But here’s the thing. We did three entries, each a different scene from TROLL 2.
There are many ways to approach this sort of thing, as you see if you browse the various takes linked above. Ours was similar to Gus Van Sant’s in remaking PSYCHO: attempt to re-create the original blocking, camera movements, et cetera as closely as possible, only using a different cast and location. (The part 1 is condensing 2 minutes of screen time, so it’s not completely faithful, and there’s some shortens in part 3 as well.) Since most of my friends fall between early 20s and late 30s, assembling a plausible cast would have been difficult; truthfully, we didn’t even try. I was desperate to play the dad, Al was eager to play young Joshua, and so, we went for it. We shot it in one day, I cut it the next day, Al onlined it and put it on the net the day after.
Here are the results:
(All hail and praise to the cast and crew, all of whom you see on screen at some point, and to my friend Annette, who suggested the genius final line of TROLL 2 Three.)
As a topical aside: using Garage Band, even with the hack interface of my laptop’s keyboard (rather than a piano-style keyboard) was really simple. That I do editing for a living can’t hurt; still, I am encouraged to try to experiment more.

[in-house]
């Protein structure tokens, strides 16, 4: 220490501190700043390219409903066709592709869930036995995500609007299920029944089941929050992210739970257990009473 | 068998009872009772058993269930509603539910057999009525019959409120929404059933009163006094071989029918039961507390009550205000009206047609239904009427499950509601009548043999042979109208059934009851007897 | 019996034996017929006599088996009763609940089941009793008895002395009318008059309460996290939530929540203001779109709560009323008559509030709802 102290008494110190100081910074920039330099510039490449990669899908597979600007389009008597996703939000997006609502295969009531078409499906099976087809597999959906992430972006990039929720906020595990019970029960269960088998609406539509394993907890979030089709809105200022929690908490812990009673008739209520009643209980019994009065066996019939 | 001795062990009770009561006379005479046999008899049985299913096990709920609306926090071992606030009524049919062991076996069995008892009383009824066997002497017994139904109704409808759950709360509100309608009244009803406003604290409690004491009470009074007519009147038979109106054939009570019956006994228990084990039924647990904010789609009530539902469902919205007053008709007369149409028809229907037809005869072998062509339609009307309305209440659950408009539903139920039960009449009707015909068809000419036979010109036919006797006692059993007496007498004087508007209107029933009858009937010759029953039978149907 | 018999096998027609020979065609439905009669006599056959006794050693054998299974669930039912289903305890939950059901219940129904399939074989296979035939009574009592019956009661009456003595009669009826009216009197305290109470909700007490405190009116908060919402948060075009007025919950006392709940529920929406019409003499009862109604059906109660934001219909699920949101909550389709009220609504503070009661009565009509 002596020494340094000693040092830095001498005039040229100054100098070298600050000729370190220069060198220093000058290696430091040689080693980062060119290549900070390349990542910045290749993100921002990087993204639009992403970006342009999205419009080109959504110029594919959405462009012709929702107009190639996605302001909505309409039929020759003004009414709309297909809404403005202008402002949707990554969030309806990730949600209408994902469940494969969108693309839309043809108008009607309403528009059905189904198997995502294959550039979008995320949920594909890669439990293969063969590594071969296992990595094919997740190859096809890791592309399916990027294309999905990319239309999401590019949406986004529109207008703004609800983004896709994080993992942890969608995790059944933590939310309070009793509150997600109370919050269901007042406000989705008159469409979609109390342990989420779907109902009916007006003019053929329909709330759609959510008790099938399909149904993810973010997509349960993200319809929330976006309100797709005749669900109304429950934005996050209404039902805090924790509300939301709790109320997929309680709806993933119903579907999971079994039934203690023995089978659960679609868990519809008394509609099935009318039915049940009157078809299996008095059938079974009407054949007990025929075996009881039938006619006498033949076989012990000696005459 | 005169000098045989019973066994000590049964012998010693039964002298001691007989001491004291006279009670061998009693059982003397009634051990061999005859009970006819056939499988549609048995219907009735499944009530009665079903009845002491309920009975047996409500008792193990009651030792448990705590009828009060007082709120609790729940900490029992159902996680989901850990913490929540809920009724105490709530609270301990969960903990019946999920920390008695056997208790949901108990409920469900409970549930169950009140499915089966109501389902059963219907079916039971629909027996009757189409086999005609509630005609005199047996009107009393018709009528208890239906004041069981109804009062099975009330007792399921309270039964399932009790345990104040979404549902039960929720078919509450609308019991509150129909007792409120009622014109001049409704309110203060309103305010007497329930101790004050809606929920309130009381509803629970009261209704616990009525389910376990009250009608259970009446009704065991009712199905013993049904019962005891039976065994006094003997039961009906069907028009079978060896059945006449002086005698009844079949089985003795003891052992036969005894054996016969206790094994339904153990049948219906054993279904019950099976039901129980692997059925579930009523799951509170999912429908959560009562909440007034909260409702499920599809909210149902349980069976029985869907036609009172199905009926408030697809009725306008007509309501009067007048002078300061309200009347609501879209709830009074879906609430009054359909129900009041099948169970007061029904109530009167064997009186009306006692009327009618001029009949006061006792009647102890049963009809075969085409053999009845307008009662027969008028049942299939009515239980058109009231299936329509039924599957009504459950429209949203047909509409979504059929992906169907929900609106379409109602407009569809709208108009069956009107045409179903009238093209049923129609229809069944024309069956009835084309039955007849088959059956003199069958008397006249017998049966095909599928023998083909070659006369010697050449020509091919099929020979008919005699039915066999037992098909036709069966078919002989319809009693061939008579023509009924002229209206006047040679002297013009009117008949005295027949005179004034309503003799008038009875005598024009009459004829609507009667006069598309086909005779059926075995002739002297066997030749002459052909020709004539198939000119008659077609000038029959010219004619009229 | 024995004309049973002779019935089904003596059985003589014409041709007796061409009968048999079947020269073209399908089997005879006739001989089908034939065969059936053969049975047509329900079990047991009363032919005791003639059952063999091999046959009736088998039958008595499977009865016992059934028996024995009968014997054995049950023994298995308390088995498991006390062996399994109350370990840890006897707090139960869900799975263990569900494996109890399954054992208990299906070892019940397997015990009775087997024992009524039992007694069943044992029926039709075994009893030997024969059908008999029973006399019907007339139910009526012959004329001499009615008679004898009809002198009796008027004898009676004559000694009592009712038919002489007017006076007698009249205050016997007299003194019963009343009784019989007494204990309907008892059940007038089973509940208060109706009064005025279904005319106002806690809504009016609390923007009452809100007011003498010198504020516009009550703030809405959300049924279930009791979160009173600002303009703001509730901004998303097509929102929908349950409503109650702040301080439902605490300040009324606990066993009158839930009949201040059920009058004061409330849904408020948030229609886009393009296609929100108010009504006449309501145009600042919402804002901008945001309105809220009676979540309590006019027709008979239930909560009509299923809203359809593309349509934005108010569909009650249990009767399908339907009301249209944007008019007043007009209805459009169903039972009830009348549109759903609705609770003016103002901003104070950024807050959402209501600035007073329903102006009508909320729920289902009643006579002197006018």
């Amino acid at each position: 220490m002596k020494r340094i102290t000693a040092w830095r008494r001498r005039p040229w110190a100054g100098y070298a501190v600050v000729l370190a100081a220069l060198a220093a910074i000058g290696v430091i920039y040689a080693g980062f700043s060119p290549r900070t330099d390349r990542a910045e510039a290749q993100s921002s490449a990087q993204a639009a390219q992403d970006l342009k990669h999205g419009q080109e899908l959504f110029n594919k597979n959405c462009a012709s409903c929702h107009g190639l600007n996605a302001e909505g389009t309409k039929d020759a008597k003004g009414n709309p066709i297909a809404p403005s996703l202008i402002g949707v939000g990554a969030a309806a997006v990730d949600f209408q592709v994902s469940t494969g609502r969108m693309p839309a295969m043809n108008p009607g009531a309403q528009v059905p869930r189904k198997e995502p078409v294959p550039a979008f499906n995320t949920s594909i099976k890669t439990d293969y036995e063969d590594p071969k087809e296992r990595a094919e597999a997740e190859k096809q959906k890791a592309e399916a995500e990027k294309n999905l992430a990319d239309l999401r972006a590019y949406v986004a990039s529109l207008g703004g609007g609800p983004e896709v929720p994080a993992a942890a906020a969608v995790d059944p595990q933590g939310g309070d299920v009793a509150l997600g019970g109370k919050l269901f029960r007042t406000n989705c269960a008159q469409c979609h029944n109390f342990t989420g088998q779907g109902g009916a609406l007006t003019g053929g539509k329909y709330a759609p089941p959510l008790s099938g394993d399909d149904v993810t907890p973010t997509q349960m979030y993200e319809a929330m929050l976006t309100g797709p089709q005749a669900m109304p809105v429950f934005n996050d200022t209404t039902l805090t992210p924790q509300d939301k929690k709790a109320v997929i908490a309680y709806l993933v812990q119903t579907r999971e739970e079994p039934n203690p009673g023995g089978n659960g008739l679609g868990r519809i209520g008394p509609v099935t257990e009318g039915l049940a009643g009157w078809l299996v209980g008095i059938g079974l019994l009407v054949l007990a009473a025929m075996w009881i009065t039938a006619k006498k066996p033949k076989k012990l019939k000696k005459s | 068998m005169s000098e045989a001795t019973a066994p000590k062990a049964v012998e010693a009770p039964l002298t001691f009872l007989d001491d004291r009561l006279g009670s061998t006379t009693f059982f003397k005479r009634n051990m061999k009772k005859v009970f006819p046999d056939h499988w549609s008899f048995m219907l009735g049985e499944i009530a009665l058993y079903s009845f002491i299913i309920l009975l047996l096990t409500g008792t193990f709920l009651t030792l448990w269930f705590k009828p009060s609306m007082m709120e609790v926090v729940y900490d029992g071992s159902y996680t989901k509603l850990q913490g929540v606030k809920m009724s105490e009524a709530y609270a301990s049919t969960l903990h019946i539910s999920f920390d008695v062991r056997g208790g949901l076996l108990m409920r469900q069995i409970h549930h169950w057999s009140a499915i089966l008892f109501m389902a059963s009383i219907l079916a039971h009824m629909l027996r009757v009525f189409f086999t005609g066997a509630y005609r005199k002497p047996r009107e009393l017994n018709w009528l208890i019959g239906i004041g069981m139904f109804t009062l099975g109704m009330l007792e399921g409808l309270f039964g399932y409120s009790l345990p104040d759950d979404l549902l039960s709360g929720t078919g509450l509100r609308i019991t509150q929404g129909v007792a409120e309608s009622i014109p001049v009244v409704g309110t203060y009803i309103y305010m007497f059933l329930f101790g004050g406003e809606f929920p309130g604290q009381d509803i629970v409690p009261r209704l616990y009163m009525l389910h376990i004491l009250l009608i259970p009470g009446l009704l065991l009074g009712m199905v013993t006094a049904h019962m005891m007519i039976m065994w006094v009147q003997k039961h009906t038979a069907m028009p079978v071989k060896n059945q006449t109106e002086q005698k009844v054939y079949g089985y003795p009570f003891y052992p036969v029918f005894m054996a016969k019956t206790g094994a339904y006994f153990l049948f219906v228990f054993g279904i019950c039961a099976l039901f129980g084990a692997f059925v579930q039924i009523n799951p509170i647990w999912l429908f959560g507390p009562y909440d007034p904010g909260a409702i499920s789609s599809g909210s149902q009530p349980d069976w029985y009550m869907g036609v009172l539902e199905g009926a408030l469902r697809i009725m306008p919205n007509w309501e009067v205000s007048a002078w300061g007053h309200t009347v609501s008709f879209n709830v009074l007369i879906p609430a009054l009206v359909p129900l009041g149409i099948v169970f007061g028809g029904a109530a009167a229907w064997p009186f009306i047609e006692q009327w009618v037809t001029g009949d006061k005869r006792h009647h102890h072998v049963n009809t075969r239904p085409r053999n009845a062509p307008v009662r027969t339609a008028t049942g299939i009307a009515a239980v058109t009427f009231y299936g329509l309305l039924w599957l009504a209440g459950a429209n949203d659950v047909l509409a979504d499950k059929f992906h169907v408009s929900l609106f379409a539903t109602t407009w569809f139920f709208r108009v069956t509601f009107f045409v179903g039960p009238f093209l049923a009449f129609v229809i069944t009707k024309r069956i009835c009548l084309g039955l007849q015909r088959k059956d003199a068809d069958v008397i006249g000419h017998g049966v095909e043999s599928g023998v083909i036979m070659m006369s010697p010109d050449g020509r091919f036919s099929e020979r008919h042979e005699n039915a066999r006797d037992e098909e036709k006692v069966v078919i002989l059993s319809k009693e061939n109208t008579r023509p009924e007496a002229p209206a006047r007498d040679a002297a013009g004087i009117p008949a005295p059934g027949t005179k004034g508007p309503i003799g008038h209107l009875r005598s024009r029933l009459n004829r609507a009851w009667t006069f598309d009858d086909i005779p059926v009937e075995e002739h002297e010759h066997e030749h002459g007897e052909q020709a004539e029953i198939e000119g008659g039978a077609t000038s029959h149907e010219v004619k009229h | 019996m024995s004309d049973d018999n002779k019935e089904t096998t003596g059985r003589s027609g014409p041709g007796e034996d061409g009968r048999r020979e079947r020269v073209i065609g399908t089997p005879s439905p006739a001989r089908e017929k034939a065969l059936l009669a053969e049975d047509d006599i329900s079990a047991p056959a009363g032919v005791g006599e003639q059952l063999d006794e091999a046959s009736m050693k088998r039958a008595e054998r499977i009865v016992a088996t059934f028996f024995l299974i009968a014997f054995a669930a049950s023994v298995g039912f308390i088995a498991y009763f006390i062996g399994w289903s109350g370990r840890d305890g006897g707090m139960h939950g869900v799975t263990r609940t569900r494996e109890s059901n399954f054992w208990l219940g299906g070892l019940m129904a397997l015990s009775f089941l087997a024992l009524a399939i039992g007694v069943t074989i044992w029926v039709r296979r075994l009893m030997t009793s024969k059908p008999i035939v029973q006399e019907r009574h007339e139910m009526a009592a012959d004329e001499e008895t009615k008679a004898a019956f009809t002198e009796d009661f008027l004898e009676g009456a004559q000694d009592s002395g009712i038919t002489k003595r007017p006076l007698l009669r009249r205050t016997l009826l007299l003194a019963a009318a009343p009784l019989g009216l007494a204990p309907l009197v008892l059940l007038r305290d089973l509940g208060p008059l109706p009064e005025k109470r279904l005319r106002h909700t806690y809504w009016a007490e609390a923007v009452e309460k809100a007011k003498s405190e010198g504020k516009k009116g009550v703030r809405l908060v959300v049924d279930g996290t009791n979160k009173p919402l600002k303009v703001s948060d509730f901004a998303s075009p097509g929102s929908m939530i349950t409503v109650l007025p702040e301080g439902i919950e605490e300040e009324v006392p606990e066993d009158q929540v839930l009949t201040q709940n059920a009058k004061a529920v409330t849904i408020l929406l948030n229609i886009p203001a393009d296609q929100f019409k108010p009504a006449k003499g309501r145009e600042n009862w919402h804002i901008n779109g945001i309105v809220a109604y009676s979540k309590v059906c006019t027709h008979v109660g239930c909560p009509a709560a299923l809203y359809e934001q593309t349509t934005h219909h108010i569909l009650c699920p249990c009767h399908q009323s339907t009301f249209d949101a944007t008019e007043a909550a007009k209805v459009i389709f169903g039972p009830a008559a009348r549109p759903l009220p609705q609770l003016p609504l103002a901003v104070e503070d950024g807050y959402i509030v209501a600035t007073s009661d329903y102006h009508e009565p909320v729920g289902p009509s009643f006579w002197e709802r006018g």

7. IN WHICH THINGS TAKE A TURN FOR THE WEIRDLY AWESOME.
To defuse one line of drama: I have no idea if we won or not. I believe the deadline for entry is 80 minutes away still.
Anyway, we posted our entries, and I sent emails to a couple friends who I thought would be particularly interested.
What happened next is almost too convoluted to bother to explain, but I’ll try. One of my friends has a Twitter account that aggregates his friends’ Facebook status entries. As of that day, he had a new subscriber. That subscriber? Michael Paul Stephenson.
(Yes, the kid that played Joshua, who is no longer a kid. And who, incidentally, is directing a documentary on TROLL 2 called BEST WORST MOVIE.)
And what was Michael Paul Stephenson’s most recent Twitter entry?
“Big smile on my face! Troll 2 spoofs created by fans in New Zealand. http://tinyurl.com/63rlwn . Thanks to Ant Timpson for the heads up.”
That I could bring happiness to the man who played a pivotal role 18 years ago in making a movie that has brought me so much happiness was deeply satisfying. That I found out about it in such a circuitous way is deeply weird. But also kind of cool.
Now I just have to decide if I will attend the TROLL 2 event in Nilbog at the end of June.
8. MY PROMISE TO YOU, THE ASTONISHINGLY PATIENT READER.
I will not emulate David Foster Wallace next week. I might even write about music.